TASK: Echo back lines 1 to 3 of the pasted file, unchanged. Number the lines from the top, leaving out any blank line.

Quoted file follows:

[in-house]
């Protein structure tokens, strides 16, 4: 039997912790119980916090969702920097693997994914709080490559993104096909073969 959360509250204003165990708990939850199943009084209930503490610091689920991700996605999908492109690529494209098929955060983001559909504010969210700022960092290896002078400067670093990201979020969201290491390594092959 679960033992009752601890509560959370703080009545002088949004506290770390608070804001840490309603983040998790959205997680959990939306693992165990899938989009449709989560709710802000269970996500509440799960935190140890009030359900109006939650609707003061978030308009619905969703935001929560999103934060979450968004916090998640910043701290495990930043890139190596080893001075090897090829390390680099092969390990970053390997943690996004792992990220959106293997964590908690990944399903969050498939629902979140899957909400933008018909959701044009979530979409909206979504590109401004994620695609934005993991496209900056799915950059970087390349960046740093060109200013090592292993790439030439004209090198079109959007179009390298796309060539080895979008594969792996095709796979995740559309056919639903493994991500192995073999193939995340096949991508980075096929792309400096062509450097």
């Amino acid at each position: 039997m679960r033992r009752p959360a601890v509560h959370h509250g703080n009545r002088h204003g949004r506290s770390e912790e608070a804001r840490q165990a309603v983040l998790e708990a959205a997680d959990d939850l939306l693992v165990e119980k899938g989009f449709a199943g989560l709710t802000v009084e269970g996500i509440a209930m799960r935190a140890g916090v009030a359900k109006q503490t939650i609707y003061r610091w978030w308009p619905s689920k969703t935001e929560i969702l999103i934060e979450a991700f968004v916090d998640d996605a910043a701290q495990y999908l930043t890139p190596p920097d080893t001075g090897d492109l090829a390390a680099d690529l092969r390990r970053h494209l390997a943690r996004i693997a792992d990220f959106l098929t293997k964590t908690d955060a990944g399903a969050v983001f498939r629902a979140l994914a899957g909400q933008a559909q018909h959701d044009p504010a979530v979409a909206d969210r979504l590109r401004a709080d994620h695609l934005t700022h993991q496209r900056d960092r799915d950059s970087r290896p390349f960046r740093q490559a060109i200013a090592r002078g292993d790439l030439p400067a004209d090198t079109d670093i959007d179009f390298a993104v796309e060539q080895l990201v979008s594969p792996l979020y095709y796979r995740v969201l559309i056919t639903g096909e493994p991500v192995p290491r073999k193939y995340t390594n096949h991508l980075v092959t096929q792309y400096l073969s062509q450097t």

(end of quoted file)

[in-house]
């Protein structure tokens, strides 16, 4: 039997912790119980916090969702920097693997994914709080490559993104096909073969 959360509250204003165990708990939850199943009084209930503490610091689920991700996605999908492109690529494209098929955060983001559909504010969210700022960092290896002078400067670093990201979020969201290491390594092959 679960033992009752601890509560959370703080009545002088949004506290770390608070804001840490309603983040998790959205997680959990939306693992165990899938989009449709989560709710802000269970996500509440799960935190140890009030359900109006939650609707003061978030308009619905969703935001929560999103934060979450968004916090998640910043701290495990930043890139190596080893001075090897090829390390680099092969390990970053390997943690996004792992990220959106293997964590908690990944399903969050498939629902979140899957909400933008018909959701044009979530979409909206979504590109401004994620695609934005993991496209900056799915950059970087390349960046740093060109200013090592292993790439030439004209090198079109959007179009390298796309060539080895979008594969792996095709796979995740559309056919639903493994991500192995073999193939995340096949991508980075096929792309400096062509450097």
């Amino acid at each position: 039997m679960r033992r009752p959360a601890v509560h959370h509250g703080n009545r002088h204003g949004r506290s770390e912790e608070a804001r840490q165990a309603v983040l998790e708990a959205a997680d959990d939850l939306l693992v165990e119980k899938g989009f449709a199943g989560l709710t802000v009084e269970g996500i509440a209930m799960r935190a140890g916090v009030a359900k109006q503490t939650i609707y003061r610091w978030w308009p619905s689920k969703t935001e929560i969702l999103i934060e979450a991700f968004v916090d998640d996605a910043a701290q495990y999908l930043t890139p190596p920097d080893t001075g090897d492109l090829a390390a680099d690529l092969r390990r970053h494209l390997a943690r996004i693997a792992d990220f959106l098929t293997k964590t908690d955060a990944g399903a969050v983001f498939r629902a979140l994914a899957g909400q933008a559909q018909h959701d044009p504010a979530v979409a909206d969210r979504l590109r401004a709080d994620h695609l934005t700022h993991q496209r900056d960092r799915d950059s970087r290896p390349f960046r740093q490559a060109i200013a090592r002078g292993d790439l030439p400067a004209d090198t079109d670093i959007d179009f390298a993104v796309e060539q080895l990201v979008s594969p792996l979020y095709y796979r995740v969201l559309i056919t639903g096909e493994p991500v192995p290491r073999k193939y995340t390594n096949h991508l980075v092959t096929q792309y400096l073969s062509q450097t």